Yeast Facts and History

History of Yeast
Yeast can be considered man’s oldest industrial microorganism. It’s likely that man used yeast before the development of a written language. Hieroglyphics suggest that the ancient Egyptian civilizations were using yeast and the process of fermentation to produce alcoholic beverages and to leaven bread over 5,000 years ago.
 Leaven, mentioned in the Bible, was a soft, dough-type medium kept from one bread baking session to another. A small portion of this dough was used to start or leaven each new lot of bread dough. What we call sourdough today.
Yeast Today
With the invention of the microscope, followed by the pioneering scientific work of Louis Pasteur in the late 1860’s, yeast was identified as a living organism and the agent responsible for alcoholic fermentation and dough leavening. The stage was set for commercial production of baker’s yeast that began around the turn of the 20th century.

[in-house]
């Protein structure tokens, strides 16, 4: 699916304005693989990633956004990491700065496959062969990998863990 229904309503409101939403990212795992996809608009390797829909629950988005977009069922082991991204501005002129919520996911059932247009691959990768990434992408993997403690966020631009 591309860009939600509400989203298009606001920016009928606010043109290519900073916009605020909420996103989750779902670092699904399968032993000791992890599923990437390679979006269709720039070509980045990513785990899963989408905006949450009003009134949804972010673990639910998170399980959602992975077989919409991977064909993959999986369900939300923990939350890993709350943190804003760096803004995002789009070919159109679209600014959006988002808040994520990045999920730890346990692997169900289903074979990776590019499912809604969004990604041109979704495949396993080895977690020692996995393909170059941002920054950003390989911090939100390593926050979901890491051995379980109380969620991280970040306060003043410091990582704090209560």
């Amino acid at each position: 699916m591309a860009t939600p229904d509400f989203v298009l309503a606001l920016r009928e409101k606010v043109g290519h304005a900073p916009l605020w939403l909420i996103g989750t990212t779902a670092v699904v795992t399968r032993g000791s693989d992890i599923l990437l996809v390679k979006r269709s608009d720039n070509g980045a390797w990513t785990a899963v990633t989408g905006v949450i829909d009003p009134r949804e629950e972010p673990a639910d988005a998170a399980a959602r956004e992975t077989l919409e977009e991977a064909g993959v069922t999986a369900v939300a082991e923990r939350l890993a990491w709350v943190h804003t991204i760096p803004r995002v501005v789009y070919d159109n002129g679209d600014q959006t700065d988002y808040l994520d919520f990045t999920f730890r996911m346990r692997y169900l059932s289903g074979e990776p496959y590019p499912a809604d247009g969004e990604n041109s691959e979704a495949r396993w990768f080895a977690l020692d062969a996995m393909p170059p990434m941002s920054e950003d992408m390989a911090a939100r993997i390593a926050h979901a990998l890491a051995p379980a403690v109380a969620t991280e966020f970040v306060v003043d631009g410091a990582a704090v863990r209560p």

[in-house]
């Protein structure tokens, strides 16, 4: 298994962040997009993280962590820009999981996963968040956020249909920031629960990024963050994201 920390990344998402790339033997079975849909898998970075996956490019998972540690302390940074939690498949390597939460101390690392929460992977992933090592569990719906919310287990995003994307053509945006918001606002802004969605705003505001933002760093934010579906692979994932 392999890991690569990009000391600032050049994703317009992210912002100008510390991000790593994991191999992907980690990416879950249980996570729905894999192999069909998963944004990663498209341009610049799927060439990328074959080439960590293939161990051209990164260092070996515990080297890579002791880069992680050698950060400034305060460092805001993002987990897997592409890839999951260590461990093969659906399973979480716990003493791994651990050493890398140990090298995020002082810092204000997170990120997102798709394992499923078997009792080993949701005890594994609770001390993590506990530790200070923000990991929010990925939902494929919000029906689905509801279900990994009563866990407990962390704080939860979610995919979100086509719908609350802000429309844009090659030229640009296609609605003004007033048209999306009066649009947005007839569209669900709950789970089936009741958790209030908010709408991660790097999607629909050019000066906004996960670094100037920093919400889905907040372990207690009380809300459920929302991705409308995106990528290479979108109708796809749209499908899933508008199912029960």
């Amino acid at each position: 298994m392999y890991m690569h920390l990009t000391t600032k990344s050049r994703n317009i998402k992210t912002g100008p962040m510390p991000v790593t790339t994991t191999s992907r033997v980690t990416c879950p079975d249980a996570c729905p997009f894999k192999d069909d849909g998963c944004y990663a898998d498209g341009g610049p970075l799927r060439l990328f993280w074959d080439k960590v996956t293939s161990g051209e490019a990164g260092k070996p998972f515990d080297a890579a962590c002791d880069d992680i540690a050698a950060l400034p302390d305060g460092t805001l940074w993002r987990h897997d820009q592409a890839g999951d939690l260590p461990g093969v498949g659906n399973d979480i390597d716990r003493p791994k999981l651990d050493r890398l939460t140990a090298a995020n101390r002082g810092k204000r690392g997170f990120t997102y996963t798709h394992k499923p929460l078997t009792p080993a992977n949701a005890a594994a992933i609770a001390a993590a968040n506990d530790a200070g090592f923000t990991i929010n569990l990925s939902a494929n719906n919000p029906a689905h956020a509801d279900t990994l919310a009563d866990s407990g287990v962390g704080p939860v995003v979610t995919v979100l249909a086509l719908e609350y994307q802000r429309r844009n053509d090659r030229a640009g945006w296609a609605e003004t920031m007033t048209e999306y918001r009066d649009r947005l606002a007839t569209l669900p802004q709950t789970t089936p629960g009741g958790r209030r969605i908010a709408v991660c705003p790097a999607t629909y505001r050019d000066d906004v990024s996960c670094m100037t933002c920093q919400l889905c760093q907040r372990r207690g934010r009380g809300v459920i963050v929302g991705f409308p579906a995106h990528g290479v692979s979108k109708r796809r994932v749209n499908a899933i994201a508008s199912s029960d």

The Fleischmann brothers built a yeast plant in Cincinnati, Ohio,  Here they produced and patented a compressed yeast cake that revolutionized home and commercial baking in the United States. That cake type of yeast was what I grew up using. The yeasts of today are so much better! The cakes were touchy to activate and you could easily kill the yeast. They also took longer to activate. You can still buy them in some specialty shops but as they need to be refrigerated most chain markets don’t have it in stock. Amazon does carry it a pack of eight 2 ounce cakes for $50.25.
  Later, when America entered World War II, Fleischmann Laboratories developed and manufactured Active Dry Yeast®, specifically to ensure GIs could enjoy home-baked bread. Unlike their original compressed yeast cake, the new Fleischmann’s® Yeast did not require refrigeration and was activated quickly with warm water.
Sue loves the newer instant yeasts: instant, rapidmix and bread machine yeasts...they can be mixed right into the dry ingredients, don't need proofing, and have a good yeasty flavor too.

1 comment:

  1. What a wonderful thing to honor . . . YEAST!!! Such a simple microorganism, such a boon to mankind! This was a very interesting article! Thank you, Myrna, for enlightening us on the most basic, common sense subjects!!! A pleasure to read! - Marcia


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